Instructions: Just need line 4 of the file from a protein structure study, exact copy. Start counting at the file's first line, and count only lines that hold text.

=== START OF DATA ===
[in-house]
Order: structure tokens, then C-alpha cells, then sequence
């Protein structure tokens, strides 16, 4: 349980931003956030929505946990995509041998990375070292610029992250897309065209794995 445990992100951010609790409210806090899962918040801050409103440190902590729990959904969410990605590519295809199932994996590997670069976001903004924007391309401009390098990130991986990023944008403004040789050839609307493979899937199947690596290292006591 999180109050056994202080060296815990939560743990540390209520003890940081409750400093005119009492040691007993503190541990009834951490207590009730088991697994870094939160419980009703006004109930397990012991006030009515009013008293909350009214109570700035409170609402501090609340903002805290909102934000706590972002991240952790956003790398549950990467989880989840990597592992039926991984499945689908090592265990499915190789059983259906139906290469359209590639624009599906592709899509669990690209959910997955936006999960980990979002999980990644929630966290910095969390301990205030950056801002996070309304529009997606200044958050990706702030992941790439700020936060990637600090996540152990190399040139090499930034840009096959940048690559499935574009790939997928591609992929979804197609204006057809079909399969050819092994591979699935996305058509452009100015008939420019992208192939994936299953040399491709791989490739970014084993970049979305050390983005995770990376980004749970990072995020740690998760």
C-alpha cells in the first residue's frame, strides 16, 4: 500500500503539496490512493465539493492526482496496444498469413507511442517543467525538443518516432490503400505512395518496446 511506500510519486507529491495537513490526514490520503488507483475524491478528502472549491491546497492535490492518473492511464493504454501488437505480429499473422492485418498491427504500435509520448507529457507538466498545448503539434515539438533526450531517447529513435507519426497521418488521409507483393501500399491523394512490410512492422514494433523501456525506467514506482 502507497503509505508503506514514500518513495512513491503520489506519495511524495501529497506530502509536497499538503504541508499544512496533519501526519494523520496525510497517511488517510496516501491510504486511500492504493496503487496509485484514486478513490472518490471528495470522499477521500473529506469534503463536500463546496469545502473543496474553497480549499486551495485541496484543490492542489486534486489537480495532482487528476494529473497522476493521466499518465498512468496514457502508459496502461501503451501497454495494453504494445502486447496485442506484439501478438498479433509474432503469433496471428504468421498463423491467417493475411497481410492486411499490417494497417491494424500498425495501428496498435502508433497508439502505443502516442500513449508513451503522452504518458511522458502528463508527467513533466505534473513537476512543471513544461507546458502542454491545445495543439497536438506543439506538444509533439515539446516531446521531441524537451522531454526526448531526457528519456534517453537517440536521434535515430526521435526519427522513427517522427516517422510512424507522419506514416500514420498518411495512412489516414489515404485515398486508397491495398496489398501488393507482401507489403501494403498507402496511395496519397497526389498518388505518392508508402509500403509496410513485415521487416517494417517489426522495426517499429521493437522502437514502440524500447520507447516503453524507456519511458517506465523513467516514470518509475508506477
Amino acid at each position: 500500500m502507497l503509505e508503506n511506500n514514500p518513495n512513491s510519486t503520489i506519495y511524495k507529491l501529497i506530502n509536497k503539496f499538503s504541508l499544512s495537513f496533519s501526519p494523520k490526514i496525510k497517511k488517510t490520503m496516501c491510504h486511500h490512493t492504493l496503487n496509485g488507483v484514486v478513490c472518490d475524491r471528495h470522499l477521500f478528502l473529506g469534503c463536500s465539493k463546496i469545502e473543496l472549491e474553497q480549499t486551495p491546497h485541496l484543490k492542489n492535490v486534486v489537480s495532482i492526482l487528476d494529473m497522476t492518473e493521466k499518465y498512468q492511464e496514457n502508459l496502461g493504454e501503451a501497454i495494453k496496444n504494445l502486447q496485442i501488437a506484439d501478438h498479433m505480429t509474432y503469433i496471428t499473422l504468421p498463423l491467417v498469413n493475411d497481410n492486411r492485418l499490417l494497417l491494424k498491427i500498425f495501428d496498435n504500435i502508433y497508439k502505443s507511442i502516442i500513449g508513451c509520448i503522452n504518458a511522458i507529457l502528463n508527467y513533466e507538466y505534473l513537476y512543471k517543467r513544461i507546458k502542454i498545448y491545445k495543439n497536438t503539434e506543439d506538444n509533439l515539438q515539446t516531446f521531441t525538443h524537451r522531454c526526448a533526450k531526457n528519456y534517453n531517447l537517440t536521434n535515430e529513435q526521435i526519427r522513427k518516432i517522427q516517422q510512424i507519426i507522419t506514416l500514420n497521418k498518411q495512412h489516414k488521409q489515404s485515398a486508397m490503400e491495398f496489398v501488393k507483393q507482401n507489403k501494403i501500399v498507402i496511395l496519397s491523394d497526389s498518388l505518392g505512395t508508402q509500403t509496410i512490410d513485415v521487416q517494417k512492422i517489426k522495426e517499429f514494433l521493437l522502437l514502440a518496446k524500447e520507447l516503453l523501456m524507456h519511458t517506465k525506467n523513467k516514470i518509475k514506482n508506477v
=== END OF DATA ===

C-alpha cells in the first residue's frame, strides 16, 4: 500500500503539496490512493465539493492526482496496444498469413507511442517543467525538443518516432490503400505512395518496446 511506500510519486507529491495537513490526514490520503488507483475524491478528502472549491491546497492535490492518473492511464493504454501488437505480429499473422492485418498491427504500435509520448507529457507538466498545448503539434515539438533526450531517447529513435507519426497521418488521409507483393501500399491523394512490410512492422514494433523501456525506467514506482 502507497503509505508503506514514500518513495512513491503520489506519495511524495501529497506530502509536497499538503504541508499544512496533519501526519494523520496525510497517511488517510496516501491510504486511500492504493496503487496509485484514486478513490472518490471528495470522499477521500473529506469534503463536500463546496469545502473543496474553497480549499486551495485541496484543490492542489486534486489537480495532482487528476494529473497522476493521466499518465498512468496514457502508459496502461501503451501497454495494453504494445502486447496485442506484439501478438498479433509474432503469433496471428504468421498463423491467417493475411497481410492486411499490417494497417491494424500498425495501428496498435502508433497508439502505443502516442500513449508513451503522452504518458511522458502528463508527467513533466505534473513537476512543471513544461507546458502542454491545445495543439497536438506543439506538444509533439515539446516531446521531441524537451522531454526526448531526457528519456534517453537517440536521434535515430526521435526519427522513427517522427516517422510512424507522419506514416500514420498518411495512412489516414489515404485515398486508397491495398496489398501488393507482401507489403501494403498507402496511395496519397497526389498518388505518392508508402509500403509496410513485415521487416517494417517489426522495426517499429521493437522502437514502440524500447520507447516503453524507456519511458517506465523513467516514470518509475508506477